In this more stable (thank goodness) situation and environment, I had room to learn more about myself, to — as I've put it before — "figure out my front end from my ass end." I became a faster reader, though that was by necessity: one time I started late on reading The Grapes of Wrath for an English class and needed to catch up by reading 100 pages a day.

I read fast another time, for different reasons: one day in February 1989, I was feeling low, and I was doing something that wasn't helping: hanging out in a mall. I've never been a mall rat, and malls at the time exacerbated how I was frustrated in general. (By now I'm more agnostic, as it were, about malls. They're there, I can use them, they don't rub me the wrong way or harm my mood the way they used to.) But I walked past the Waldenbooks at Tysons Corner Center and was surprised that, at the front, was a Douglas Adams novel I hadn't even known was coming out. (The store had released it slightly early, in fact; it was scheduled for U.S. release that March.) I bought it immediately, and powered through it in one weekend. Douglas Adams' work has often helped people feel better when they're low; though in retrospect The Long Dark Tea Time of the Soul is probably my least favorite Adams book, I made good use of it at the time. And read it fast.

There, my thoughts were growing up, as were my dreams. I was figuring out more about my (admittedly straightforward) sexuality; I was opening up to the possibilities of sexuality, of seeing more of the world through sexuality's filter. I fulfilled one cliché by sticking a special issue of Playboy (the Playmates of the Month for 1991) under my mattress for a time. I had my high school crushes: Kathryn, Jenny, Carmen, my lingering thing for Nicka, my first crush from years earlier. I didn't date during high school; I probably would have been a lousy partner back then. Some people teased and (especially in junior high) bullied me; it took ages for me to realize that some of the bullies and teasers were acting as if I were gay. (True story: in college someone else thought I was gay, but in context of I'll tell him about the LGBT group I run and he might join us and that might help him; it finally wasn't something to tease or bully about.) I simply, quietly, figured out more about myself.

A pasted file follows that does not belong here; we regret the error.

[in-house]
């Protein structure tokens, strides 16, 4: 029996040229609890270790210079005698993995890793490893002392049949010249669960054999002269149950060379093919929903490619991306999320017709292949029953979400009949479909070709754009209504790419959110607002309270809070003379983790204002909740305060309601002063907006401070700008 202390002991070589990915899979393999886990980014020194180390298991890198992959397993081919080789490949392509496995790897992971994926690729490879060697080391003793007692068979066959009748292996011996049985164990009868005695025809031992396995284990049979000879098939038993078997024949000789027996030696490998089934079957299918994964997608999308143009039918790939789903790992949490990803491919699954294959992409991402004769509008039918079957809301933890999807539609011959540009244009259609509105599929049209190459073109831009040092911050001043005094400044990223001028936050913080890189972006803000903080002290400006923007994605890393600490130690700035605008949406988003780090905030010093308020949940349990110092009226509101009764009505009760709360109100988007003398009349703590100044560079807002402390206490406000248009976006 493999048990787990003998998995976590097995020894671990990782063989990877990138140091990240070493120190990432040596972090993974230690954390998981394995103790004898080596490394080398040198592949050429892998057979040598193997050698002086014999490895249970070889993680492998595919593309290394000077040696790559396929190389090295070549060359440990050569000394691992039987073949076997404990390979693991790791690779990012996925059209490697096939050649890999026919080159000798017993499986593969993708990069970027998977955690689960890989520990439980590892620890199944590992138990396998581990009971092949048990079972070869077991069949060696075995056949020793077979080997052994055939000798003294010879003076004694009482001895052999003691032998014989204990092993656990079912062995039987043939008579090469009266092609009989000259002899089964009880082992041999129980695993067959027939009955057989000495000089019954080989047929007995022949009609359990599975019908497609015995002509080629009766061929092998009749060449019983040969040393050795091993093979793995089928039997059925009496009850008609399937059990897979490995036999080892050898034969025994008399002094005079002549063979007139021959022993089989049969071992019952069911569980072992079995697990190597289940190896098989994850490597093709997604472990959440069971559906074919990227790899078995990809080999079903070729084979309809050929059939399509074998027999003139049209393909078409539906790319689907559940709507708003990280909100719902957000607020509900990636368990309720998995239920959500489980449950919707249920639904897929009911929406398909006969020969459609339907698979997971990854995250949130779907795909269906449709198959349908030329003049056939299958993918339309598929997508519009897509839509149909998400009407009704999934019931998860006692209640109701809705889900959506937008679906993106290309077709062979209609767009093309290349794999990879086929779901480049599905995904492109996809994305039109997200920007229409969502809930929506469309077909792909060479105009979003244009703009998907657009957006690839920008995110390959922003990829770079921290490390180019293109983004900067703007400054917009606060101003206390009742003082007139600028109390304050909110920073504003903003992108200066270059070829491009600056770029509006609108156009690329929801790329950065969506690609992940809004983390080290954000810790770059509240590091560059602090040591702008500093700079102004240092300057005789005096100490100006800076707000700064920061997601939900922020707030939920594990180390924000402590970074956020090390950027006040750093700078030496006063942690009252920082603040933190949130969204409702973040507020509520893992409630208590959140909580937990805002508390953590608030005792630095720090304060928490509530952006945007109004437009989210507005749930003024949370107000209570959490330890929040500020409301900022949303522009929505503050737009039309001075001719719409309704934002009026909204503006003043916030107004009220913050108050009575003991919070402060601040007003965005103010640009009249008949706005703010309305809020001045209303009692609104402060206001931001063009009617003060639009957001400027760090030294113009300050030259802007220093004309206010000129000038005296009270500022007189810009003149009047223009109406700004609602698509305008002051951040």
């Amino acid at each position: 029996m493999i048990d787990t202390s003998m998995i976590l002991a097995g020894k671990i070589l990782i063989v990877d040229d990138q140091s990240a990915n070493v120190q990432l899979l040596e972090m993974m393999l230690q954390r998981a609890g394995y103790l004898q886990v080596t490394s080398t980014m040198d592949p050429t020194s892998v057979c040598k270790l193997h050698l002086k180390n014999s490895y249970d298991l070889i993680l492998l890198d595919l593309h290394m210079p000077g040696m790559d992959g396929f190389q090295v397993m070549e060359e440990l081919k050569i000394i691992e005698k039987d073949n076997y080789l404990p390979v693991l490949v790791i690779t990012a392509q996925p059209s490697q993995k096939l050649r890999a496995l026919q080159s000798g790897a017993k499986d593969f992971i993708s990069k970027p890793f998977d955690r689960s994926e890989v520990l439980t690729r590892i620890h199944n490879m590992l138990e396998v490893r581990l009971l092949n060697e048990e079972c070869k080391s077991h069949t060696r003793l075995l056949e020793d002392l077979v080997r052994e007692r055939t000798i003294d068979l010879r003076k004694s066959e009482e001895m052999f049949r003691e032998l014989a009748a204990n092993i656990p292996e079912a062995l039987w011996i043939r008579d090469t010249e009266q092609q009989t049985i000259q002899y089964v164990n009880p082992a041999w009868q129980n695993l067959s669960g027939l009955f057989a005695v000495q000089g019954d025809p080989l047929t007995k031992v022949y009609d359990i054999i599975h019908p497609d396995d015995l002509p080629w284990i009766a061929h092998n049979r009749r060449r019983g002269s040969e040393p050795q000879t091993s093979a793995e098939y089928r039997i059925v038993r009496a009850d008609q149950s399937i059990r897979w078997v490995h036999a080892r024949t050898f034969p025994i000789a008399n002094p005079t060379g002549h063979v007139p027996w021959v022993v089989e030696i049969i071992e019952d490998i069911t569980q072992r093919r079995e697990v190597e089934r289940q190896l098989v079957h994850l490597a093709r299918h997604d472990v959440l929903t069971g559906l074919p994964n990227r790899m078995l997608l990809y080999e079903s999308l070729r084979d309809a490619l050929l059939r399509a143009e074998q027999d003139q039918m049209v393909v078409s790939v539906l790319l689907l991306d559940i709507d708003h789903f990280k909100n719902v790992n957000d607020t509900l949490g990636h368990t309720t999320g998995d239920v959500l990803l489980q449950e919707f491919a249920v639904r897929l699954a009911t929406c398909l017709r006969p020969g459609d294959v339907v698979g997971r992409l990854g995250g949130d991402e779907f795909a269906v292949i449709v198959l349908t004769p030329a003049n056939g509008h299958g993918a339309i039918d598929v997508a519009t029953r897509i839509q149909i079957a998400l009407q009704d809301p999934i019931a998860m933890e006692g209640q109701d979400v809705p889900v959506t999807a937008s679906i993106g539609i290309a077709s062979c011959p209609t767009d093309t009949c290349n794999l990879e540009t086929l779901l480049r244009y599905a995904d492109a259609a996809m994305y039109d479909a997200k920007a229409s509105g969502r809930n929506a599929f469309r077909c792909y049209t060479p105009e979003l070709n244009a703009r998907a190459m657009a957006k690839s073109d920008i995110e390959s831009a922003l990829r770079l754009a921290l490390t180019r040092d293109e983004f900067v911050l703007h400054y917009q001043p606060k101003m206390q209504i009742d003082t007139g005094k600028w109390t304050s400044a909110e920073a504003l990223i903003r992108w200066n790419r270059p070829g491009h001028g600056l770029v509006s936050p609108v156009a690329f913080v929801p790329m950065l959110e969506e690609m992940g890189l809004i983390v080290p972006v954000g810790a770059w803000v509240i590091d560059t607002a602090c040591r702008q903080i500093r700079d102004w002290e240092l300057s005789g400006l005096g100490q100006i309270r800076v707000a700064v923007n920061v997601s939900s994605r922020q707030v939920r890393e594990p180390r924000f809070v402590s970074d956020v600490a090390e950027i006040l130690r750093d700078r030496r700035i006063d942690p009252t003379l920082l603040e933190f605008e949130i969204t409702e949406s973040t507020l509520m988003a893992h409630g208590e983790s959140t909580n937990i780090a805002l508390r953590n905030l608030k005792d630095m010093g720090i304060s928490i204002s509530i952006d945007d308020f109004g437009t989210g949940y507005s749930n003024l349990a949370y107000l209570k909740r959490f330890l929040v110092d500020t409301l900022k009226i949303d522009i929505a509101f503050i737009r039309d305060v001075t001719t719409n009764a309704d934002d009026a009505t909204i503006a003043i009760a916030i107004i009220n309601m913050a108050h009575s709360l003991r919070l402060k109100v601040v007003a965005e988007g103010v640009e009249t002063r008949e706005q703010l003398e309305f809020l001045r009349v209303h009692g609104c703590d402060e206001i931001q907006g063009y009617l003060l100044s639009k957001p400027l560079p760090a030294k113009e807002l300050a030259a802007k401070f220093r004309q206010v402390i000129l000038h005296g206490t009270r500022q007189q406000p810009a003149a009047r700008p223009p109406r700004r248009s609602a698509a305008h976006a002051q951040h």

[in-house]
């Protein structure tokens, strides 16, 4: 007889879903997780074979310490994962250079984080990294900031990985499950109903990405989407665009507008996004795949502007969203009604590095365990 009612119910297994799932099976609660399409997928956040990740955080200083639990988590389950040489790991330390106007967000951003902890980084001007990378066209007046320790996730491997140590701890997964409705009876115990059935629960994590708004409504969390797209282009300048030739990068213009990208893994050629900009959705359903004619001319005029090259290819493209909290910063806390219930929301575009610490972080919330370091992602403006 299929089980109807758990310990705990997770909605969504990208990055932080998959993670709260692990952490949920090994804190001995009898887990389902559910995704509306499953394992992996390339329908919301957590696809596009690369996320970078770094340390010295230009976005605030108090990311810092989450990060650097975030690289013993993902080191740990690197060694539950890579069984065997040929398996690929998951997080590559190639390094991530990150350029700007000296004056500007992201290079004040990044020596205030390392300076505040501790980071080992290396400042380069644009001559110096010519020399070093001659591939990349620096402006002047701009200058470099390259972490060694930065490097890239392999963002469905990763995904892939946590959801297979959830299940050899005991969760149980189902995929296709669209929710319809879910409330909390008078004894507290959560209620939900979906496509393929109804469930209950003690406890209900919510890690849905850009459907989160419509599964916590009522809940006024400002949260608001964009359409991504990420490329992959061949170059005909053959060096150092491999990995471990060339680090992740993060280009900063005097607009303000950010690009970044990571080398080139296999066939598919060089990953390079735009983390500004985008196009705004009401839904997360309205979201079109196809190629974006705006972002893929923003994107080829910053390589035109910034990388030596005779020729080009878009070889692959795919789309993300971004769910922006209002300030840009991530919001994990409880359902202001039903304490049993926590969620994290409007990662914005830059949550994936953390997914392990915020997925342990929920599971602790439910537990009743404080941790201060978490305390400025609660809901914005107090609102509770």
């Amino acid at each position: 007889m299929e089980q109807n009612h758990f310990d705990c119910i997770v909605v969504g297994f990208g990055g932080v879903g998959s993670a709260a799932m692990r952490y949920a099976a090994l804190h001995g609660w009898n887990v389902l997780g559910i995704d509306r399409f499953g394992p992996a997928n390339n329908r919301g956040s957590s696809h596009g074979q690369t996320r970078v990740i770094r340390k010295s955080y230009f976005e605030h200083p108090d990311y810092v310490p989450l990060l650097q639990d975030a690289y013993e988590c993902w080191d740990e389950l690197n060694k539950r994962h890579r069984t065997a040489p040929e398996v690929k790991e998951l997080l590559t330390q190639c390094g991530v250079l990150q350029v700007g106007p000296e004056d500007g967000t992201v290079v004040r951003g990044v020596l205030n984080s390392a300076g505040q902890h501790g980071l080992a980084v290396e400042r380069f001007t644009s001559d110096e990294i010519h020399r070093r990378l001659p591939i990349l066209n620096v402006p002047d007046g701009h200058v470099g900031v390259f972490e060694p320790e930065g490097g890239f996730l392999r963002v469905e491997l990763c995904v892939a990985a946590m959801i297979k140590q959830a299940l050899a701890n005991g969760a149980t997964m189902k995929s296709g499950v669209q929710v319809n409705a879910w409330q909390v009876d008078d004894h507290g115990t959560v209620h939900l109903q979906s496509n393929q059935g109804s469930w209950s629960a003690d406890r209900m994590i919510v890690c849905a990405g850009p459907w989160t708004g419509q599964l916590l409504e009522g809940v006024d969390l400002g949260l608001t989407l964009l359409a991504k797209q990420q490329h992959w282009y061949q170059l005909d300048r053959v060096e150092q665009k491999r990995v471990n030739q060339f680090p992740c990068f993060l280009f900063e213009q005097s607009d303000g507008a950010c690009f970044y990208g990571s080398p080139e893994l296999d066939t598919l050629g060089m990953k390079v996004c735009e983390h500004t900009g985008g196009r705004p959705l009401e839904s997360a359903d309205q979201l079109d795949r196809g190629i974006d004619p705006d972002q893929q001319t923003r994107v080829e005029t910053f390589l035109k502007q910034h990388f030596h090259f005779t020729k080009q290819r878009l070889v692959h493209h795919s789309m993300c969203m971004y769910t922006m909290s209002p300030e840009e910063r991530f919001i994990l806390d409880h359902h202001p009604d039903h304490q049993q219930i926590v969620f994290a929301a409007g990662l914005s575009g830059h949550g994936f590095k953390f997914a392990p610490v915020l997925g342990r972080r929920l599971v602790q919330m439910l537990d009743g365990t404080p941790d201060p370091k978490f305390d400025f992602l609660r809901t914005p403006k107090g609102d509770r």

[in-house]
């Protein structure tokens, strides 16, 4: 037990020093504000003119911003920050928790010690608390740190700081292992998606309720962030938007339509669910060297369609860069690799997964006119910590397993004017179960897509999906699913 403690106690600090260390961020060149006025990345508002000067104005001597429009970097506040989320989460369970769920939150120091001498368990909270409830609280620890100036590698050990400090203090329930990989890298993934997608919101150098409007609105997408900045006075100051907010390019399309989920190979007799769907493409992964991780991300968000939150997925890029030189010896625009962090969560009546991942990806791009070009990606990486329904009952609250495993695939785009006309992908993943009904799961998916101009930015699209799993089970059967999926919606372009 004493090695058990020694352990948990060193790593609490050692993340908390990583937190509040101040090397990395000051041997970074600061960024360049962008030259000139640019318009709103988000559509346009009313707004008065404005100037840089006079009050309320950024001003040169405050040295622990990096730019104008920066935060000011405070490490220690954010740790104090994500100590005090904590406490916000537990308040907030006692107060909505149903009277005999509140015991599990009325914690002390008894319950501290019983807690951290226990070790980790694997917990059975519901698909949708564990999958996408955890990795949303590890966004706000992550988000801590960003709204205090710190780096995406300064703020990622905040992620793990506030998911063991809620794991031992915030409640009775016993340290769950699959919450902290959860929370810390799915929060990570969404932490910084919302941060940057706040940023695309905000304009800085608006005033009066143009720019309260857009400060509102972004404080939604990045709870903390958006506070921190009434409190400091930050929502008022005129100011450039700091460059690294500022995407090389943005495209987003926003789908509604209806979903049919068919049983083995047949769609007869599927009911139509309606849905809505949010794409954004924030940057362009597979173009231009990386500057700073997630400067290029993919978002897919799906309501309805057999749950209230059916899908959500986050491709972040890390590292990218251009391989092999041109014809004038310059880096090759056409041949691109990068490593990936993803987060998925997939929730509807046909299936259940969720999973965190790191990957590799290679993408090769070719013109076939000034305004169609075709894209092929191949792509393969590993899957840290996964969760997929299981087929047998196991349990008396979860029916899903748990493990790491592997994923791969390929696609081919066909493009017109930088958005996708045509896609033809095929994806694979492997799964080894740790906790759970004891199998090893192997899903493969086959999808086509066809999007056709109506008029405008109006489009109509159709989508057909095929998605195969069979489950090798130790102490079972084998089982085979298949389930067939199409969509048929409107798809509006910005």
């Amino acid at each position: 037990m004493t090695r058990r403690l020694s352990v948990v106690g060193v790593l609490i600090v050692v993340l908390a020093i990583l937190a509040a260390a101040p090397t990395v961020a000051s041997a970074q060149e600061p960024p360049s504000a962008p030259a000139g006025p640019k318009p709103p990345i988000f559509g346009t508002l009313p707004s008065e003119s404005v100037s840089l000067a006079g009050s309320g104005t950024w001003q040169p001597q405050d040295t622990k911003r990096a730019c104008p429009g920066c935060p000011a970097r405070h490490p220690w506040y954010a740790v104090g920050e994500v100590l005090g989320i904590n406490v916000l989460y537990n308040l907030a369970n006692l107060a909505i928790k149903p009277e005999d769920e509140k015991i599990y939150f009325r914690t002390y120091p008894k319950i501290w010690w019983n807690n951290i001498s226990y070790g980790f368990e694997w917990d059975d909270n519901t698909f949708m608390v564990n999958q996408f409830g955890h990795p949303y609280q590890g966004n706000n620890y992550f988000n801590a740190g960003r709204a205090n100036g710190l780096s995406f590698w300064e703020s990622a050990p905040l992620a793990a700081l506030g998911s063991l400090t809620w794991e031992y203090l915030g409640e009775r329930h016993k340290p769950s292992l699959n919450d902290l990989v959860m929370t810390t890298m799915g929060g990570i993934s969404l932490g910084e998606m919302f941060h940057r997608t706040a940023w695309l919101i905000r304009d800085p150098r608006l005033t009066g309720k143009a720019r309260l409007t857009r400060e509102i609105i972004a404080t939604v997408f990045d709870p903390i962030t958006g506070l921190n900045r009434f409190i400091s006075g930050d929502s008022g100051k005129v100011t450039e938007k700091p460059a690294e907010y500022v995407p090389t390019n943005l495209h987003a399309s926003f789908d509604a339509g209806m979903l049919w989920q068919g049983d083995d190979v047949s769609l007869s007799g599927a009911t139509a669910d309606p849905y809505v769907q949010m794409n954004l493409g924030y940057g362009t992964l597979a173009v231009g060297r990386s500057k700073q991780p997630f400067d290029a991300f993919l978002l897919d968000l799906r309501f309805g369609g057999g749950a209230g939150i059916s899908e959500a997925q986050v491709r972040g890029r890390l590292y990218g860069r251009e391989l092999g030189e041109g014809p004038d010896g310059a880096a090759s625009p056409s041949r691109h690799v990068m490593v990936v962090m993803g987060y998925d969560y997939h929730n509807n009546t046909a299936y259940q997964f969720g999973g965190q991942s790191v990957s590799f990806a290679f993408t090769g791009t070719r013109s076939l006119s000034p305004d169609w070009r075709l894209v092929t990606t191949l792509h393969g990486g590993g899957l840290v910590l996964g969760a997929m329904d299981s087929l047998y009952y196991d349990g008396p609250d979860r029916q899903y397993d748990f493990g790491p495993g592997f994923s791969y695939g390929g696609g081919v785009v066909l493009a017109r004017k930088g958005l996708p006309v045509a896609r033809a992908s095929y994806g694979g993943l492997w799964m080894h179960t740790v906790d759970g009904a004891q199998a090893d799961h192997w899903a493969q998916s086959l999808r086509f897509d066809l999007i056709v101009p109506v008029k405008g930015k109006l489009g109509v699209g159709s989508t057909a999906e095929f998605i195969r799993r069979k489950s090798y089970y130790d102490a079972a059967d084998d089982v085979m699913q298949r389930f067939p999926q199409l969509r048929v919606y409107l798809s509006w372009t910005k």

One time while there, I helped a bird. Some non-winter day, a bird fell into the chimney and wound up in the flue just above the fireplace. Poor thing was scared. We were worried at first that we couldn't do anything for it and would simply have to let it die; but listening to it try to get out while I tried (the far less trying job of) working on the computer, I decided to at least try to help. Mom and I got the bird into the fireplace, unhurt. The bird then took off...and flew into the deeper part of the basement. So then, "trying to help" led to me going into the storage area, broom in hand and Dad's old flight helmet on my head, to scare the poor thing out of there and to the family room and its one window, open but small. The bird, I'm happy to say, got out, and had (I hope) a happy life outside.

More amusingly, I remember another time in the basement, at the computer with Dad and my brother, one of us sitting, the other two hovering nearby, having a conversation. A conversation where it took us over a minute to figure out that the three of us were each talking about separate subjects. Each of our responses, though, kept sounding right to the other two people who were talking, and it spun into weirder and weirder corners of conversation until we figured out that no, we weren't all on the same page. Communication. Important.

Bree Hill was also where I met our dog. She was a surprise: the folks hadn't told me. I was up in their master bedroom one afternoon in February 1990, either watching TV or folding laundry, when I heard this BOOM DE BOOM DE BOOM of excited running: a 76-pound yellow Lab named Sophie was exploring her new home. She came running in, saw me, sniffed me, and was excited about all of it. AND SUDDENLY WE HAD A DOG. (She'd belonged to a colleague of Dad's who was getting divorced and moving into a condo that had room for one Lab, not two, and for years Dad had wanted a Yellow Ksb so...) We had Sophie for 14 of her 16 years; she was my first pet who wasn't a goldfish (and my parents' first pet since before I was born). She was an adorable force of chaos, not the brightest dog (her name means "Wise One." We hadn't chosen it.), but lovable. There was maybe one person in those 16 years who met Sophie and didn't like her. Good dog. She was.

She was also a 76-pound lap dog. We accepted that and went on.

I was lucky: I didn't have much drama while living at Bree Hill. 'Course, I was a teenager, so I often felt drama was about to happen, threatening to happen. Teens often feel like that. (And keep in mind I said "much." I had some.) Drama came to the house via the news: the massacre at Tiananmen Square. The space shuttles returning to flight. The World Series earthquake. The Berlin Wall falling. Iraq invading Kuwait, then, months later, me hearing in the background a White House spokesman talking about "Desert Storm" and thinking You mean "Desert Shield"; I didn't know yet that the shooting war had begun. Nelson Mandela's release from prison. The LAPD beating of Rodney King then, later, the L.A. Riots. Meanwhile, my life kept going: